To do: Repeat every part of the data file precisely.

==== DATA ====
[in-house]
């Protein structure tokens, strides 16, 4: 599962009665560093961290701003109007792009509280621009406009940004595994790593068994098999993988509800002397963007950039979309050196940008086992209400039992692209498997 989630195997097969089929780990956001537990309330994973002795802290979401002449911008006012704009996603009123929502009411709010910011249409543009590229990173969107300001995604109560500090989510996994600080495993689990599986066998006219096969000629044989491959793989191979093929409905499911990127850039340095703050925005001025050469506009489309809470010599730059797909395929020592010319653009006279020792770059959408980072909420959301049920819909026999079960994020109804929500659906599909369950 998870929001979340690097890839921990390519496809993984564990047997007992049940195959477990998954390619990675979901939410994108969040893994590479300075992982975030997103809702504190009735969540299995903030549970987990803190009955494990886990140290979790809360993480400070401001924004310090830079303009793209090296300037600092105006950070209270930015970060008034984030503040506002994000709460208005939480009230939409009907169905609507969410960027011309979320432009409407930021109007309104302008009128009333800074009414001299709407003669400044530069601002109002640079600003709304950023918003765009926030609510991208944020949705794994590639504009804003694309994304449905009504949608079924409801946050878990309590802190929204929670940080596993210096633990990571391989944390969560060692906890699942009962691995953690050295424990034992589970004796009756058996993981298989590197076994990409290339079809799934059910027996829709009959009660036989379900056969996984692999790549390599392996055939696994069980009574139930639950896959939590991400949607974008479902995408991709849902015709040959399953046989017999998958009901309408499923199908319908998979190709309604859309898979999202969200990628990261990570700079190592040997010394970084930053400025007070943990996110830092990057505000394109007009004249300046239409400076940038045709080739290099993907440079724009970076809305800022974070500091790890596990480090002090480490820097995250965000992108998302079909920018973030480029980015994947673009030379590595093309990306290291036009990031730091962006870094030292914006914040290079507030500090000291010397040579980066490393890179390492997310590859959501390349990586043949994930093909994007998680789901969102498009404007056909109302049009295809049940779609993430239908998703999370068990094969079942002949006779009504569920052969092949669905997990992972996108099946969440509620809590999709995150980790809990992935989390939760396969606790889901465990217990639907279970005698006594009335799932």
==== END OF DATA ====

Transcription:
[in-house]
């Protein structure tokens, strides 16, 4: 599962009665560093961290701003109007792009509280621009406009940004595994790593068994098999993988509800002397963007950039979309050196940008086992209400039992692209498997 989630195997097969089929780990956001537990309330994973002795802290979401002449911008006012704009996603009123929502009411709010910011249409543009590229990173969107300001995604109560500090989510996994600080495993689990599986066998006219096969000629044989491959793989191979093929409905499911990127850039340095703050925005001025050469506009489309809470010599730059797909395929020592010319653009006279020792770059959408980072909420959301049920819909026999079960994020109804929500659906599909369950 998870929001979340690097890839921990390519496809993984564990047997007992049940195959477990998954390619990675979901939410994108969040893994590479300075992982975030997103809702504190009735969540299995903030549970987990803190009955494990886990140290979790809360993480400070401001924004310090830079303009793209090296300037600092105006950070209270930015970060008034984030503040506002994000709460208005939480009230939409009907169905609507969410960027011309979320432009409407930021109007309104302008009128009333800074009414001299709407003669400044530069601002109002640079600003709304950023918003765009926030609510991208944020949705794994590639504009804003694309994304449905009504949608079924409801946050878990309590802190929204929670940080596993210096633990990571391989944390969560060692906890699942009962691995953690050295424990034992589970004796009756058996993981298989590197076994990409290339079809799934059910027996829709009959009660036989379900056969996984692999790549390599392996055939696994069980009574139930639950896959939590991400949607974008479902995408991709849902015709040959399953046989017999998958009901309408499923199908319908998979190709309604859309898979999202969200990628990261990570700079190592040997010394970084930053400025007070943990996110830092990057505000394109007009004249300046239409400076940038045709080739290099993907440079724009970076809305800022974070500091790890596990480090002090480490820097995250965000992108998302079909920018973030480029980015994947673009030379590595093309990306290291036009990031730091962006870094030292914006914040290079507030500090000291010397040579980066490393890179390492997310590859959501390349990586043949994930093909994007998680789901969102498009404007056909109302049009295809049940779609993430239908998703999370068990094969079942002949006779009504569920052969092949669905997990992972996108099946969440509620809590999709995150980790809990992935989390939760396969606790889901465990217990639907279970005698006594009335799932």